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Which is Better For Teeth: Diet Soda vs. Regular Soda


Diet Coke will be healthier for your teeth if you avoid the bacteria-feeding sugar found in normal soda, according to Dr. Marianne Cohan. That seems to be rational, doesn't it? There's a little more to it than that, to be honest. Consider the following: any kind of soda may have a negative impact on your oral hygiene.

Diet soda: Why it may cause teeth to decay as well as other health problems

The acidity of these beverages is the primary factor in the development of tooth decay. Typically, diet sodas and other sugar-free beverages are rich in acidity, which weakens the enamel on your teeth and makes them more vulnerable to cavities and tooth erosion. Sugar-free beverages often contain significant levels of phosphoric acid, citric acid, and/or tartaric acid, thus it's recommended to avoid them if at all possible.

Some patients also appreciate drinking orange juice or other citrus liquids, according to their preferences. These beverages are rich in citric acid and have the same impact on the enamel of your teeth as sodas and other acidic beverages.

What about normal soda, you ask?


We all know that the acidity of diet sodas and sugar-free beverages leads to tooth disease, but what about ordinary soda? Does it have the same effect? In addition to the sugar content (a 12-ounce can of soda has around 10 teaspoons of sugar), ordinary soda also includes carbohydrates, which feed the decay-causing bacteria found in the mouth. This includes sports drinks and energy drinks, which are both high in acidity and high in sugar content, as well as other beverages. As a result, these beverages offer a double punch of sugar and acidity that your teeth and body do not need.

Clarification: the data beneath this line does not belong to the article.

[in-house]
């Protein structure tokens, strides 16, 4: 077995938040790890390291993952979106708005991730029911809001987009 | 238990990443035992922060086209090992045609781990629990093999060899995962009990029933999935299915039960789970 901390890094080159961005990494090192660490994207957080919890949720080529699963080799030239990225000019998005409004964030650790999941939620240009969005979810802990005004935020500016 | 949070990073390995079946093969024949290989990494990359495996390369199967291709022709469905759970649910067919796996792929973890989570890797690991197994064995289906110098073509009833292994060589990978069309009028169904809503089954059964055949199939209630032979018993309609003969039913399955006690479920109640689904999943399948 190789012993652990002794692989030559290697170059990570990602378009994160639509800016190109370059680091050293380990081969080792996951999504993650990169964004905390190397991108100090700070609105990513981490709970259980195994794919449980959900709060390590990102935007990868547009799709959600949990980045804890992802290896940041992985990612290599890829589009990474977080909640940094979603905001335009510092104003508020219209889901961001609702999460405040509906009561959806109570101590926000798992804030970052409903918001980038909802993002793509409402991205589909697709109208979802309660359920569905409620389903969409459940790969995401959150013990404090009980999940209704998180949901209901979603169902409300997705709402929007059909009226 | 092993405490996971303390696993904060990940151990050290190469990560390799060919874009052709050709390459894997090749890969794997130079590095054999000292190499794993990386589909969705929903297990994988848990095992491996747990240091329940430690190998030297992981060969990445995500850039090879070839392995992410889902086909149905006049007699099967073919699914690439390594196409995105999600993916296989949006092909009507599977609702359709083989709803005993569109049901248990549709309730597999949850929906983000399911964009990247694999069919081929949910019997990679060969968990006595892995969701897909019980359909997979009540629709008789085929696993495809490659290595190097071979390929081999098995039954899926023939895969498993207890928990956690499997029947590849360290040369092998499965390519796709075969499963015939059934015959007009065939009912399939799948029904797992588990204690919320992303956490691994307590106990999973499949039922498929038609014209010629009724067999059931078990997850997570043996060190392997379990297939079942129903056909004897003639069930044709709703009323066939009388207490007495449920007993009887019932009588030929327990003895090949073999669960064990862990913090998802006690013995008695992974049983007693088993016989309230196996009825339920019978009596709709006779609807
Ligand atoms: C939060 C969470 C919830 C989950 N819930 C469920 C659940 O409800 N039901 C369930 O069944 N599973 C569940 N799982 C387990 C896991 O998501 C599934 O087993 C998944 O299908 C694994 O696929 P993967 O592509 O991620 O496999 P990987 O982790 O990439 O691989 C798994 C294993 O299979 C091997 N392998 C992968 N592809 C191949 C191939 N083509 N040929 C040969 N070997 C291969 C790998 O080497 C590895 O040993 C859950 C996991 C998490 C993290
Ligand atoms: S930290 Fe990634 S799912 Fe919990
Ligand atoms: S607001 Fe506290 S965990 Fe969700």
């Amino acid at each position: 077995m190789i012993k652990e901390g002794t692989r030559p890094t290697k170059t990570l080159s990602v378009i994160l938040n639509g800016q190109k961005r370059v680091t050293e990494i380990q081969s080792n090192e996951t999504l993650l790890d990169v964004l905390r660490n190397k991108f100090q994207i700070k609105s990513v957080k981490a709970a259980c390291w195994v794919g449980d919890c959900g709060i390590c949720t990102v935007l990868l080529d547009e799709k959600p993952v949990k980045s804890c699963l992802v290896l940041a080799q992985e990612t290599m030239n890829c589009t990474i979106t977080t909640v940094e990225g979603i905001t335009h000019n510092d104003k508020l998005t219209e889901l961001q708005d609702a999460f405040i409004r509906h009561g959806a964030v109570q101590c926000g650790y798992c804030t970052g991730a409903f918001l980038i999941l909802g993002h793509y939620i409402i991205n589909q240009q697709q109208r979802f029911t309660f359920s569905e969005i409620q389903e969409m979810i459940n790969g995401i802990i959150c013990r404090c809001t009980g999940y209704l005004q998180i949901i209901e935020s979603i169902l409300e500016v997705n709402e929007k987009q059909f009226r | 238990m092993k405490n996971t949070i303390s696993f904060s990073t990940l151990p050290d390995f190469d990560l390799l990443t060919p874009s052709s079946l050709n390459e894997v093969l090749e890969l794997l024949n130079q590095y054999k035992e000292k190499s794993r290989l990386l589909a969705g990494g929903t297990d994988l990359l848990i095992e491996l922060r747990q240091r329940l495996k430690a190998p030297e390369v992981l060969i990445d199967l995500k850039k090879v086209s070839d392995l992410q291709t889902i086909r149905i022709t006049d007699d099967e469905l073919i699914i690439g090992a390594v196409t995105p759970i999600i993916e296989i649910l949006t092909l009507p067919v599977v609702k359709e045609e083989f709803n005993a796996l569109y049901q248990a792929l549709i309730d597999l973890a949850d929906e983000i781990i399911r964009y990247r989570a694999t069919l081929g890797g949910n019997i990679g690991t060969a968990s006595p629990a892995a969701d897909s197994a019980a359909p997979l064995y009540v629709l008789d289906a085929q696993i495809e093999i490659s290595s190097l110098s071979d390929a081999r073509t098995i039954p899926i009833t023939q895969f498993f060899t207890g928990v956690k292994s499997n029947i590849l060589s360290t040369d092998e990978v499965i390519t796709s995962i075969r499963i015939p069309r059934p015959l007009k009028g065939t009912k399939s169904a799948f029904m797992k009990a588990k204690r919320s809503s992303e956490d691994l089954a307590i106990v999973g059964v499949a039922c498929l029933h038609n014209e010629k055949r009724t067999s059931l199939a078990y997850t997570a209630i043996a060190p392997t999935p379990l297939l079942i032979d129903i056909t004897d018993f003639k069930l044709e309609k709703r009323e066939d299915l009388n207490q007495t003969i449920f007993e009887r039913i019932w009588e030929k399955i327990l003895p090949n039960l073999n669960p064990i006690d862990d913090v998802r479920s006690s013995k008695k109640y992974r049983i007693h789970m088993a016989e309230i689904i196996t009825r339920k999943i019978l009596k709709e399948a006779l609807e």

When you drink soda throughout the day, the issues created by both diet and normal soda are amplified. It's better to drink it all in one sitting so that you don't have to worry about cleaning sugar and/or acids off your teeth throughout the day and so that your saliva has a chance to balance the pH in your mouth.

What are the greatest drinks to consume and how should they be consumed

Making a conscious effort to consume liquids that are low in acid is an excellent strategy for maintaining healthy teeth and enamel. Root beer, plain water, black tea, and coffee are the healthiest options, according to research done by Matthew M. Rodgers and J. Anthony von Fraunhofer at the University of Michigan. If you must drink a soda, plain water, black tea, and coffee are the best options. When measured 14 days after the beverage was consumed, these beverages dissolved the least amount of enamel in the test tube.

For those who still prefer to consume soda, diet soda, sugar-free beverages, or juices, here are some additional recommendations to help you avoid tooth decay:

  • Drinking soda or acidic liquids using a straw can help to reduce contact between your teeth and the acid.
  • Immediately after consuming the beverage, flush the mouth with plenty of water.
  • You should refrain from brushing your teeth between 30 minutes and an hour after consuming the beverage since doing so has been demonstrated to distribute the acids before you saliva can restore the pH to a neutral state in your mouth.
  • Drinks with acids stated on the ingredient label should be avoided at all costs.

Do you have any more questions concerning soda, sugar, or acid? Give our Las Vegas office near you, Summerlin Dental Solutions, a call and we'll be more than pleased to assist you.



Dr. Marianne Cohan was voted The Best Dentist/ Dental Office and Best Cosmetic Dentist from The Las Vegas Review-Journal in 2020 and 2021. She received her Doctor of Dental Surgery (DDS) from the State University of New York at Buffalo in 1992.

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With an emphasis on cosmetic dentistry, complete makeovers, and implant dentistry, Dr. Cohan is committed to continuing education and feels that we never stop learning.  Dr. Cohan takes pride in using high-powered magnification to perform minimally invasive restorative dentistry. She uses all the latest technological advances including digital radiography, digital photography, computer simulations, and high-resolution pictures of your proposed treatment on 55-inch screens.  She also utilizes CBCT (cone beam) and laser technology.

Dr. Cohan is always available to her patients and is available for any dental emergency.


851 S Rampart Blvd #230, Las Vegas, NV 89145 | (702) 341-9160
851 S Rampart Blvd #230, Las Vegas, NV 89145 | (702) 341-9160